A Note From the Editor
Dance is to me, after poetry, the most fascinating art form. The translation of choreographic ideas into artistic and athletic movement of the human body can be exhilarating and mysterious. The chance to watch a new dance – a contemporary ballet – in development provides a unique opportunity to understand something of this mystery.
The rigour, dedication, and abilities of dancers are unprecedented in comparison with any other physical endeavour, with the possible exception of the training and skills of elite athletes. But BOULDERPAVEMENT is concerned more with expression than competition. Dancers can seem to defy gravity, to float, to leap effortlessly through space, to explode with movement, or to be static as statues, and all in positions that for most of us are unattainable or even unimagined until we see them on the dance stage.
Many poets, fiction and non-fiction writers, visual and audio artists, even outdoor adventurers, take on or include matters of the body in their work. Here in BP we have settled for nine contemplations and presentations of artists exploring the body.
The central piece of this new issue of BOULDERPAVEMENT is presented in four parts, and focuses on the development of a contemporary ballet – Face to Face – by choreographer Kevin O’Day and dancers from Ballet British Columbia and the National Ballet of Canada, and a musical score by John King.
The remaining content in the magazine stretches out from there, and concerns itself, too, with movement and the body, but in other media.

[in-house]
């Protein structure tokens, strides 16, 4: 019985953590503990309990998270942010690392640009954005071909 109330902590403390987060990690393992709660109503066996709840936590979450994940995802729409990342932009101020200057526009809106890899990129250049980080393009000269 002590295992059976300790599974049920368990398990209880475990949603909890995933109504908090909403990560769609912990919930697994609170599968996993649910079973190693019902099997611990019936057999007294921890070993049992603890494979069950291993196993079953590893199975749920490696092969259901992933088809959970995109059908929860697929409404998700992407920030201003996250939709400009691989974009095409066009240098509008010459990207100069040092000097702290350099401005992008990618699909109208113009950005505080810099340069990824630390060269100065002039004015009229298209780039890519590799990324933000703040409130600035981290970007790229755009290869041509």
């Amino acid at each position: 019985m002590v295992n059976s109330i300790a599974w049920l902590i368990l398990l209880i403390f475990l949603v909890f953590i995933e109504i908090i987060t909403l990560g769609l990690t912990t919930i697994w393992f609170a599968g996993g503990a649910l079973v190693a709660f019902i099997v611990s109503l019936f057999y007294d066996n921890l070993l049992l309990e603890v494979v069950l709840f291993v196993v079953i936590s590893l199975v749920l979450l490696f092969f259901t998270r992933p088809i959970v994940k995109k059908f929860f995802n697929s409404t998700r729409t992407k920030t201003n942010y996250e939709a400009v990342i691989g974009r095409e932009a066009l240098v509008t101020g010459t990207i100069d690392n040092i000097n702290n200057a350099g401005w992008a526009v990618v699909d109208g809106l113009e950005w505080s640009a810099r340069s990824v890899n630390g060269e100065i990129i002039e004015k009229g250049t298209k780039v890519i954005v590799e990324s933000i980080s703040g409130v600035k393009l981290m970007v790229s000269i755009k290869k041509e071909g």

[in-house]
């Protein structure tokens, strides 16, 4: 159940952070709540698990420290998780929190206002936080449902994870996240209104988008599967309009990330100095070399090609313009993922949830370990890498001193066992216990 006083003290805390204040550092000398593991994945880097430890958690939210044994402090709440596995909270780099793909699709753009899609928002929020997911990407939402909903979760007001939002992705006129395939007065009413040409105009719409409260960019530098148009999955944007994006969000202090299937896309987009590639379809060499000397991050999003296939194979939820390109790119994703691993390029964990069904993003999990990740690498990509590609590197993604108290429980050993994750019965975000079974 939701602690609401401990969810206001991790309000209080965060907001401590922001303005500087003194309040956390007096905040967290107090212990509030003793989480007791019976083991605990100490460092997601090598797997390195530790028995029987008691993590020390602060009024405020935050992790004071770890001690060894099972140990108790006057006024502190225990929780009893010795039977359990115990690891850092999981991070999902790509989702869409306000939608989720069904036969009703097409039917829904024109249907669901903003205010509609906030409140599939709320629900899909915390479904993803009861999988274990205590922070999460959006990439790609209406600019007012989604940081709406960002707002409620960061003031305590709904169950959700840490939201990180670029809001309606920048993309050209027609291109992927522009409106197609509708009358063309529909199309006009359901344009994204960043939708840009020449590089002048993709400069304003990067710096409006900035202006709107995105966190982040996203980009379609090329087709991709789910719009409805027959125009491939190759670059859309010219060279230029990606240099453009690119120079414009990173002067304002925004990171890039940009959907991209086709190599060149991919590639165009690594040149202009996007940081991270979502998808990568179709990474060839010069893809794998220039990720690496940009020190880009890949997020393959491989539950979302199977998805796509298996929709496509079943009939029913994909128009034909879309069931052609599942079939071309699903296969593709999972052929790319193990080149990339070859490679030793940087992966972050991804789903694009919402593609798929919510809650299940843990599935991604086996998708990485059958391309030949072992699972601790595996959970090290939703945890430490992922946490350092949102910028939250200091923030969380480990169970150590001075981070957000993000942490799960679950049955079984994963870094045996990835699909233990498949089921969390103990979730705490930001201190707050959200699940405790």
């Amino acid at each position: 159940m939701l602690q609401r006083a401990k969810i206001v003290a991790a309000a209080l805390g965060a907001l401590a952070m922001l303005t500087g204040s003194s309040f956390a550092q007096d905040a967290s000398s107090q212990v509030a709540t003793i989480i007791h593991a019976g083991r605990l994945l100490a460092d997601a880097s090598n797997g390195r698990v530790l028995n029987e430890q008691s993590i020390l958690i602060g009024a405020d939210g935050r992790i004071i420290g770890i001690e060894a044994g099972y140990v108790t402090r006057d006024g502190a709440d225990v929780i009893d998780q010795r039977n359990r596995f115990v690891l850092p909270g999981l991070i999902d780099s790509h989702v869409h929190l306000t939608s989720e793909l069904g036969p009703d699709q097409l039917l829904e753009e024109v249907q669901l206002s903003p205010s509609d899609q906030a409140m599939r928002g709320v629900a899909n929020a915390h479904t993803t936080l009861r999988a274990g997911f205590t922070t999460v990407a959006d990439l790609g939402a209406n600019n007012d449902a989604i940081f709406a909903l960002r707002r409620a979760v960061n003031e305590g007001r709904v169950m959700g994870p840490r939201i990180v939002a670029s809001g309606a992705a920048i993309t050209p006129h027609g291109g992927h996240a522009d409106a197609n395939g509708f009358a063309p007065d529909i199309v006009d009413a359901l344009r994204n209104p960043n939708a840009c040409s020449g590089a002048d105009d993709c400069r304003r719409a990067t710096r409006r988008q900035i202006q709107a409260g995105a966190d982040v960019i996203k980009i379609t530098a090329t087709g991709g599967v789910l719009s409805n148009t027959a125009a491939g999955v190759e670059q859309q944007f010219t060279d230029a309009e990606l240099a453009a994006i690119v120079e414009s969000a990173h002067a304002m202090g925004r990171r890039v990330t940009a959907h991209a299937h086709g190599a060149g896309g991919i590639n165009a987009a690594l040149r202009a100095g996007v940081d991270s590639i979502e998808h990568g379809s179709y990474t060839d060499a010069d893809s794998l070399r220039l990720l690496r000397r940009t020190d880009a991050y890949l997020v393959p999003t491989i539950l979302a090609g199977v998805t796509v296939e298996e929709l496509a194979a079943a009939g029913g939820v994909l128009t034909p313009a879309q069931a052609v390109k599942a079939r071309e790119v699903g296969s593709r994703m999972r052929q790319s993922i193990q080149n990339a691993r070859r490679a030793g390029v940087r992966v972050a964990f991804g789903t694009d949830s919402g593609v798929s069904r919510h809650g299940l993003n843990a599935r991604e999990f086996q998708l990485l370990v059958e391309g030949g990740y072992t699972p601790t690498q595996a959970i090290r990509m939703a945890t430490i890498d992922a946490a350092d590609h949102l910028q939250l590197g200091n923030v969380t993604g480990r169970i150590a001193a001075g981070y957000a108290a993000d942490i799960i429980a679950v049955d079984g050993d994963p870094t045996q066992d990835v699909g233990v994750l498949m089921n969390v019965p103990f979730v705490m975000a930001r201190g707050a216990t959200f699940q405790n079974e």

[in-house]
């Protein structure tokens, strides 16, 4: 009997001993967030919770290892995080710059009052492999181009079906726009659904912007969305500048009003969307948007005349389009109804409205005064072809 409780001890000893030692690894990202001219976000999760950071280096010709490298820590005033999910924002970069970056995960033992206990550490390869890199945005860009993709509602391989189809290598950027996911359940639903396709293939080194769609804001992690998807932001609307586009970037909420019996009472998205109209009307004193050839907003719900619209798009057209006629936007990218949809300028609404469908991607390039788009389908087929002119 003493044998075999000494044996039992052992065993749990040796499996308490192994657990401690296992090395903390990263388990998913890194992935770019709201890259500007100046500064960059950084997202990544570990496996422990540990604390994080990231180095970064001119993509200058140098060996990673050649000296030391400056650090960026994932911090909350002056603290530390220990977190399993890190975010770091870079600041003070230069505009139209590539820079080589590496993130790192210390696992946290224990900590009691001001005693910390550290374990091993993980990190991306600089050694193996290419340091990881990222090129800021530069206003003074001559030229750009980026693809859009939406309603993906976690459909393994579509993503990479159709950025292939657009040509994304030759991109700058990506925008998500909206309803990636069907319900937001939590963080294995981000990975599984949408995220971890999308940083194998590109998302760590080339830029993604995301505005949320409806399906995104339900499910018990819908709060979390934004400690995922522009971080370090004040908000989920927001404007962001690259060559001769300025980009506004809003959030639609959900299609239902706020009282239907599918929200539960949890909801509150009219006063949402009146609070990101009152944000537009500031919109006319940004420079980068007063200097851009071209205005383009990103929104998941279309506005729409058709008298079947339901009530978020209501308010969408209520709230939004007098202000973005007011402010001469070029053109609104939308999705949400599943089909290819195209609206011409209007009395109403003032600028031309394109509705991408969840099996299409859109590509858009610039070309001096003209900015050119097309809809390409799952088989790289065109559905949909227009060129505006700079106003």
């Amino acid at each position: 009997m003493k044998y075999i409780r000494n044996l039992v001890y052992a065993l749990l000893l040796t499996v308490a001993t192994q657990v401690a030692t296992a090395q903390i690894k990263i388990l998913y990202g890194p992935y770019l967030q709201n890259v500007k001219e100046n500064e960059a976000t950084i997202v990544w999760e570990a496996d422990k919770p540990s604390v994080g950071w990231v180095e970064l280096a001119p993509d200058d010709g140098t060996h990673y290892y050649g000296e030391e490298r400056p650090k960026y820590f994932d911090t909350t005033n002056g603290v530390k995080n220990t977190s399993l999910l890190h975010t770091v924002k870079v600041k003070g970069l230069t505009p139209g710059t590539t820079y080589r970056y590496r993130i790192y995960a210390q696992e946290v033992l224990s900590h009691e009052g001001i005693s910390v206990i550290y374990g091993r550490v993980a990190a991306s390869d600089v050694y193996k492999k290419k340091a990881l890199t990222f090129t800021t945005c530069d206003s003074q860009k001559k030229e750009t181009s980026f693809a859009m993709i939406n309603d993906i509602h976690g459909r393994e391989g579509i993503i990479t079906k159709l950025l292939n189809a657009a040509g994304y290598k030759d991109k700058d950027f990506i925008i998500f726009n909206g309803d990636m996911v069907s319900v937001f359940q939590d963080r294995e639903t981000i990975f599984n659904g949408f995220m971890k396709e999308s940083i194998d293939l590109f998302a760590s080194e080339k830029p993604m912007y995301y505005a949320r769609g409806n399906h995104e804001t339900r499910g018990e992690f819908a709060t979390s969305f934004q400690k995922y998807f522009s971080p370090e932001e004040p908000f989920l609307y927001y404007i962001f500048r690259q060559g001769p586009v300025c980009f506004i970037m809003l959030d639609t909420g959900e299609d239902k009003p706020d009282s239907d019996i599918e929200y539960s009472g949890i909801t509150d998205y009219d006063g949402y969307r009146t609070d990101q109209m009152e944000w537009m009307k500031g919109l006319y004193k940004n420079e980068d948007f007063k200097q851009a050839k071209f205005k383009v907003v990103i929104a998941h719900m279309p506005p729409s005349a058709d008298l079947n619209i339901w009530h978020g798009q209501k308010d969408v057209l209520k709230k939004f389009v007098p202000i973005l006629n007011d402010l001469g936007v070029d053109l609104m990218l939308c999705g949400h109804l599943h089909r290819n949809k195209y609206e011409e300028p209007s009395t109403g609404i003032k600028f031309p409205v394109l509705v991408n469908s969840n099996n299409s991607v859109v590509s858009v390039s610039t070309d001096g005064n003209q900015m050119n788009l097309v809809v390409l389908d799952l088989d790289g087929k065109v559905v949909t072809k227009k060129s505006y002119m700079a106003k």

The human body is our temple, our asset, our liability, our canvas, our allure, our disease-bed, our achievement or our downfall; it is the vessel for our remarkable and brief journey on a stunning planet. An enormous anthology, drawing on all of humanity’s centuries, exploring the expression of the human body’s movement and condition could be assembled. Reflections on the human physical body, the social body, the animal body, present endless possibilities.
The content herein addresses in diverse and creative ways the appearance of the body, its sensations, its sensuality and absurdity, its dilemmas and denials, its longings and fears. You are invited to explore controlled artistic movement in moments elegant and visceral and abstract.
The human body – this remarkably evolved complex of tissue, bone, water, and chemistry – is what each one of us has, at the same time in common and in astonishing difference. And it is, in the end, all we have here on earth.
We hope you enjoy this celebration and exploration of the body and its movement, through our selection of words, sounds, and images contributed by a cluster of superb creators in a wide variety of artistic forms.
Steven Ross Smith, January 2011
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